[whatwg] Polling APIs in JavaScript vs Callbacks

Glenn Maynard glenn at zewt.org
Thu Feb 7 17:32:03 PST 2013

On Thu, Feb 7, 2013 at 6:24 PM, Gregg Tavares <gman at google.com> wrote:

>  Anyone have time to give me some advice, tips, pointers?
> In the next WebGL we have Query/Sync objects. In C/C++ land the user can
> insert some drawing commands that will happen asynchronously on the GPU.
> They can also insert a query. They can then poll that query (did this
> finish?).

Before I get into the technical discussion of polling vs. events, I'd like
to look at this briefly from a higher level.

A big problem with WebGL is that it tends to disregard the conventions of
the platform; it "does its own thing".  For example, it uses slews of
functions with different names, instead of collapsing logical overloads.
It also has another slew of functions--deleteBuffer, deleteFramebuffer,
deleteShader--which could easily have been a single "delete(WebGLObject)",
or much better a "delete()" function on WebGLObject.  This makes WebGL feel
more like a naive copy of OpenGL, designed by a C programmer, than a
well-thought-out binding.

This is just to say: callbacks are the pattern on on the platform, not
polling, and WebGL should follow that pattern, not go its own way and make
up its own conventions.  If people don't understand why the platform's
conventions are what they are, and think they should be something else,
please encourage them to come here and discuss it--not to try to make WebGL
its own isolated island.  That's damaging to WebGL and the platform as a

We'd like to expose that to JavaScript. I've been pushing to making it a
> callback in JavaScript rather than polling. Most graphics developers I talk
> to hate this idea.

Polling is expensive, especially if you don't already have a render loop to
poll from (eg. single-shot rendering, and load screens).

It's also latent.  If you're polling from requestAnimationFrame (for
example), you're probably checking every 16ms.  That means there may be up
to 16ms extra delay, if the task finished right after the last poll.  This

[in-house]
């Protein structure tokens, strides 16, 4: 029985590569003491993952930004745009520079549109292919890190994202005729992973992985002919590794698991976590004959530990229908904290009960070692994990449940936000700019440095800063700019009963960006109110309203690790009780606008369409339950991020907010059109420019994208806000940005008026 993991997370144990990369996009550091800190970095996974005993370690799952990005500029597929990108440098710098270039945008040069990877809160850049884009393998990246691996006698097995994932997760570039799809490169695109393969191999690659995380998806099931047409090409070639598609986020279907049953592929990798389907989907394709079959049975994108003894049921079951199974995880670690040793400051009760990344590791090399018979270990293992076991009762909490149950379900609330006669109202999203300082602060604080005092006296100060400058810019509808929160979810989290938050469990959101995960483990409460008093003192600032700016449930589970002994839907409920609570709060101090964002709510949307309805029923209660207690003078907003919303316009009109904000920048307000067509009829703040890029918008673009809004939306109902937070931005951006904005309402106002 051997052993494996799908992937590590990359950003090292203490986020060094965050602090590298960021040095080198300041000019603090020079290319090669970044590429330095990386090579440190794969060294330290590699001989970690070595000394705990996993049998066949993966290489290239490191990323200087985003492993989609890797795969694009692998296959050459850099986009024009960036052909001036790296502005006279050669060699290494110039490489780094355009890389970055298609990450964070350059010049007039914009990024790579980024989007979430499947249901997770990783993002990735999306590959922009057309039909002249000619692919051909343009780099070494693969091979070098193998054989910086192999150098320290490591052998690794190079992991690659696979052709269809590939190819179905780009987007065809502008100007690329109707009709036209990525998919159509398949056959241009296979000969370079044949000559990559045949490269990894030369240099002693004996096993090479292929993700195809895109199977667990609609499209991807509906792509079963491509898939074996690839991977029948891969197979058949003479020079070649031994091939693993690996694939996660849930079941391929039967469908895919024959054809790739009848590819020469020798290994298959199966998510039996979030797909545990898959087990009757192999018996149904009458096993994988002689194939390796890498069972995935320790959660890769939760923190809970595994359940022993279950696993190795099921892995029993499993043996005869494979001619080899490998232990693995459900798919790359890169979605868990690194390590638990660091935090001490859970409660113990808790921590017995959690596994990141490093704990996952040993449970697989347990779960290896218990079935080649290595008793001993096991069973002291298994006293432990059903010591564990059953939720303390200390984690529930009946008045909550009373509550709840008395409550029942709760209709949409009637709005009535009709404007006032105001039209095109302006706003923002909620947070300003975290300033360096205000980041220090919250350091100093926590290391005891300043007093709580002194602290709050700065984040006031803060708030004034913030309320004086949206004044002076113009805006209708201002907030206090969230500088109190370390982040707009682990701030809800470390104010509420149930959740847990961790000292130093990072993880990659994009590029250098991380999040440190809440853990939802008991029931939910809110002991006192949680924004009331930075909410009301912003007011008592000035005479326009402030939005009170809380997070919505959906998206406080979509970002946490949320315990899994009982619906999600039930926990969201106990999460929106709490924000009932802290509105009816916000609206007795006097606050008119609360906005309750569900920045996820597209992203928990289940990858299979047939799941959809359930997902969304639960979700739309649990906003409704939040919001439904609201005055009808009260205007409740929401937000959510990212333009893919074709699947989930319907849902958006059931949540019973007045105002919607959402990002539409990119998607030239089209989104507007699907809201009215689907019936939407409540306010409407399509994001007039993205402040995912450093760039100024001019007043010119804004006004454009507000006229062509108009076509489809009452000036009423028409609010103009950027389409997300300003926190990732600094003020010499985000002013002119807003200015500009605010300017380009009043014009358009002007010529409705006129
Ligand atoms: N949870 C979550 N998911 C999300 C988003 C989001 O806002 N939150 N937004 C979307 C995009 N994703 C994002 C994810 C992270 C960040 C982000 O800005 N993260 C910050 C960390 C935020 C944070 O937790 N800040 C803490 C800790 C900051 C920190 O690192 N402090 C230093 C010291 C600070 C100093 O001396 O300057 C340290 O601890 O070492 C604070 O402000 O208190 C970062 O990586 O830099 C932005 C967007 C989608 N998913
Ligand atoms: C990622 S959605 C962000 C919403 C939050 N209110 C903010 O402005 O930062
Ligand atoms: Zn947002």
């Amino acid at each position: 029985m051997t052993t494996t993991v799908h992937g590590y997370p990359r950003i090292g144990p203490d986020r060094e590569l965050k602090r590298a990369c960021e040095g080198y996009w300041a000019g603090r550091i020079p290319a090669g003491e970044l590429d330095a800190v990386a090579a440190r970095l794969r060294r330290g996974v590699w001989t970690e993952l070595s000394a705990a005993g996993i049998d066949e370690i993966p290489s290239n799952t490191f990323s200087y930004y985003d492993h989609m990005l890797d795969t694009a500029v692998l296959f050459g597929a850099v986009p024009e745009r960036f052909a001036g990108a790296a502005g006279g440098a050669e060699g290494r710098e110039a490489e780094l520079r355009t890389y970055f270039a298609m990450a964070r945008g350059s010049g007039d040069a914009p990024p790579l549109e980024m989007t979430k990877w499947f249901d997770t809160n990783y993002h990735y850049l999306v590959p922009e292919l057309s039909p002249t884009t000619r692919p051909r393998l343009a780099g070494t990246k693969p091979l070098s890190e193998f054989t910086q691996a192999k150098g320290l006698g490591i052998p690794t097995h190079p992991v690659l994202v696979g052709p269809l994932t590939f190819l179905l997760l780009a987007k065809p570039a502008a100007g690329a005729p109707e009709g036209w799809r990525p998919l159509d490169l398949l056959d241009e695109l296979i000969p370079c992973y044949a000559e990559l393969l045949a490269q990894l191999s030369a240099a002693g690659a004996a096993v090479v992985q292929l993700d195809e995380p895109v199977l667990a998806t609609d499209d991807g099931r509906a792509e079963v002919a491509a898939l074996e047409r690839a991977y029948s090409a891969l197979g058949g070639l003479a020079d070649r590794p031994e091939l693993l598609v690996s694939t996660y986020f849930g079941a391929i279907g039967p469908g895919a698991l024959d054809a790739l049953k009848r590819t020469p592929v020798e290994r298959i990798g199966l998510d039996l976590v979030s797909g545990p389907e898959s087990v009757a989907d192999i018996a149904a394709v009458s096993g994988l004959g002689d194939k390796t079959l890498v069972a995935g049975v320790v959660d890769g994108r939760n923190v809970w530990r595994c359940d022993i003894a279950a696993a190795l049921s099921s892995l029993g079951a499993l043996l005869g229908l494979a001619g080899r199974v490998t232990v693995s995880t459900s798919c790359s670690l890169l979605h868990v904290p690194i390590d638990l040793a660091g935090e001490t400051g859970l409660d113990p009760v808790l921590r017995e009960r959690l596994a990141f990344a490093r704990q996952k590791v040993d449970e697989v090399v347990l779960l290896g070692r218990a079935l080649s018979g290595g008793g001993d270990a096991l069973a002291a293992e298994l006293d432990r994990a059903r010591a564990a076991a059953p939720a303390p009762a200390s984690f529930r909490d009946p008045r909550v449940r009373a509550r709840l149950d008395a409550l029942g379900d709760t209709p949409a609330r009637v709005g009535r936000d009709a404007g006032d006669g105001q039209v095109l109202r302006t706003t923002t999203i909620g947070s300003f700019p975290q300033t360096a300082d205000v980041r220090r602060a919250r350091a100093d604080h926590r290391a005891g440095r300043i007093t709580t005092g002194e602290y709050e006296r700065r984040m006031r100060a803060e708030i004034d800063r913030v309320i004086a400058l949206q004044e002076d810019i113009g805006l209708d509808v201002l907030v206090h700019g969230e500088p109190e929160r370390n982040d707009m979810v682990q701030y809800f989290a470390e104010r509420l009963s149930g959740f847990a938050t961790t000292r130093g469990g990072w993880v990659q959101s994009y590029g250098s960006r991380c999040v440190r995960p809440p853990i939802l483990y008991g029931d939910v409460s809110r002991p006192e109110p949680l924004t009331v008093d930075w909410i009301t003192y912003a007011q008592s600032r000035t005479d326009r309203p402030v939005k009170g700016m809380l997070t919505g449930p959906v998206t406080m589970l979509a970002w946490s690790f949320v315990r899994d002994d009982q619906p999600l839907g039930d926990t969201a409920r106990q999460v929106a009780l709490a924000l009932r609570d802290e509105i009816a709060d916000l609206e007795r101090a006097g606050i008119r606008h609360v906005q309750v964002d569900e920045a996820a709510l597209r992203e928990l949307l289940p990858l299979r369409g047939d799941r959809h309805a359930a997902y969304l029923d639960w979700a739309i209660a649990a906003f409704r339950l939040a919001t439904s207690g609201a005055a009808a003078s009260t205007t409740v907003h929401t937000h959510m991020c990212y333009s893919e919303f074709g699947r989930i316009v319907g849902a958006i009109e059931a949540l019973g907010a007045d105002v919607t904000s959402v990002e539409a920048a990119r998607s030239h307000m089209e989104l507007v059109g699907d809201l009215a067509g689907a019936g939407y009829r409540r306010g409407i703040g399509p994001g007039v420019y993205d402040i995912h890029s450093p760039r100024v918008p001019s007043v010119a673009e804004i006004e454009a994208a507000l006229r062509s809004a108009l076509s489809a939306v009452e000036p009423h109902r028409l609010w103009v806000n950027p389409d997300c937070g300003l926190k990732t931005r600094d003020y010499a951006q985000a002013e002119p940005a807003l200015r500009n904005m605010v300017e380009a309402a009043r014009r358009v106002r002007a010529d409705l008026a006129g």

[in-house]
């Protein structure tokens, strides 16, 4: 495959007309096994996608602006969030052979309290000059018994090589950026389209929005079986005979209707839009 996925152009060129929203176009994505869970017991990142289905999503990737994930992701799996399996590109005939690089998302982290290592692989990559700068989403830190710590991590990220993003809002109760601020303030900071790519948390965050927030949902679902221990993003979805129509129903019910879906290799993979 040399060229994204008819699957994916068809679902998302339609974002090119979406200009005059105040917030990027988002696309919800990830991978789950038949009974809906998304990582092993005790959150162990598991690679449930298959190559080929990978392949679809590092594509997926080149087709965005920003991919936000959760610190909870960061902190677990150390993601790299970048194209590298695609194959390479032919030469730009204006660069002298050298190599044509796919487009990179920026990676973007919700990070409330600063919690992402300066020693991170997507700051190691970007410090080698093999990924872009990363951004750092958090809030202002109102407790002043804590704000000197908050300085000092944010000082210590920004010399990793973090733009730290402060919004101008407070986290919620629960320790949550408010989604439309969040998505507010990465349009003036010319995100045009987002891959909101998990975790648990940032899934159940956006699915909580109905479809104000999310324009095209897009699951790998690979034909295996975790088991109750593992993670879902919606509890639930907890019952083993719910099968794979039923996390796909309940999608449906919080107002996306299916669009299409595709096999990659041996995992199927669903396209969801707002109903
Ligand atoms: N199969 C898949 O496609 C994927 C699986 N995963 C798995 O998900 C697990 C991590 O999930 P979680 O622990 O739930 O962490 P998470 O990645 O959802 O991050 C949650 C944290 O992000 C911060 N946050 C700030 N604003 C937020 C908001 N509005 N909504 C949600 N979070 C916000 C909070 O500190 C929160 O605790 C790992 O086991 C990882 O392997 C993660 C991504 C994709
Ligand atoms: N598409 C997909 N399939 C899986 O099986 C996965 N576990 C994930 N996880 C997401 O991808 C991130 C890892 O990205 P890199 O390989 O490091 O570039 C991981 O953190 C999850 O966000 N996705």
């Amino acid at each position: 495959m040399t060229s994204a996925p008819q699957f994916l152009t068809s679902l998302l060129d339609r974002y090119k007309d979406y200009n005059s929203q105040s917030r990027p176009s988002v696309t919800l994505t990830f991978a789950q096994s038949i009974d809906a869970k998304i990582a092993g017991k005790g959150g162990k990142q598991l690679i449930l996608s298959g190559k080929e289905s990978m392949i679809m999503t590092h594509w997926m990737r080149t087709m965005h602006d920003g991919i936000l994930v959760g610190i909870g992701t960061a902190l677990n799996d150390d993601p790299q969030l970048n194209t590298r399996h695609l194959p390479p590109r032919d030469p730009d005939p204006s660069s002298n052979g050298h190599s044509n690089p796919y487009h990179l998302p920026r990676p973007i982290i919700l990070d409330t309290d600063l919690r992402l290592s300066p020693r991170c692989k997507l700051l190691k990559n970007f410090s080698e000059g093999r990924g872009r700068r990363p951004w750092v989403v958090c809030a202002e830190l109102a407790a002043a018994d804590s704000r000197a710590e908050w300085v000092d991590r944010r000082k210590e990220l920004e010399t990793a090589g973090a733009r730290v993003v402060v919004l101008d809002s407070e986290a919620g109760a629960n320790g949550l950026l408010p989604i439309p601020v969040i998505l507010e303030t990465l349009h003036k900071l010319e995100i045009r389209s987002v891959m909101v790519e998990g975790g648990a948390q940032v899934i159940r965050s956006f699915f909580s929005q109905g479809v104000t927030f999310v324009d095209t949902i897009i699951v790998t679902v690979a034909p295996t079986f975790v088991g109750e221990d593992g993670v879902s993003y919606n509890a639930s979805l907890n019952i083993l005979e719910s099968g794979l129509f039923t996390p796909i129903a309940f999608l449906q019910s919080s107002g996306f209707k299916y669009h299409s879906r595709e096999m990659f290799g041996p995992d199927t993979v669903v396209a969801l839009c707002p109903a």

encourages people to set timers that run as fast as possible, in order to
lower latency, which makes it more and more expensive and runs up against
timer throttling.

But. that comes back to (a) above. Move devs I've talked to really don't
> want to use callbacks. They're all good devs and they know what they're
> doing and they don't want to deal with what they consider callback/closure
> hell. Especially when they need to acquire multiple things at once.

There's no "callback hell"; it's very easy to wait for many things to
finish with just a single callback.  Here's an example, which loads a bunch
of images with <img>, and calls a function when they're all done loading:


It's very simple: each time an image finishes loading, the callback checks
whether all resources have finished loading.  If there are still images in
the process of loading, it returns and waits for the next one to finish.
Otherwise, it's done.  There's just a single, trivial closure.

Images are not quite analogous though as there is no polling built in
> polling on an image to find out if it's finished.

Actually, there is.  Changing "img.onload = onload" to "setInterval(onload,
100)" (and adding a clearInterval in the appropriate place) in the above
sample turns it into a poll.

Glenn Maynard

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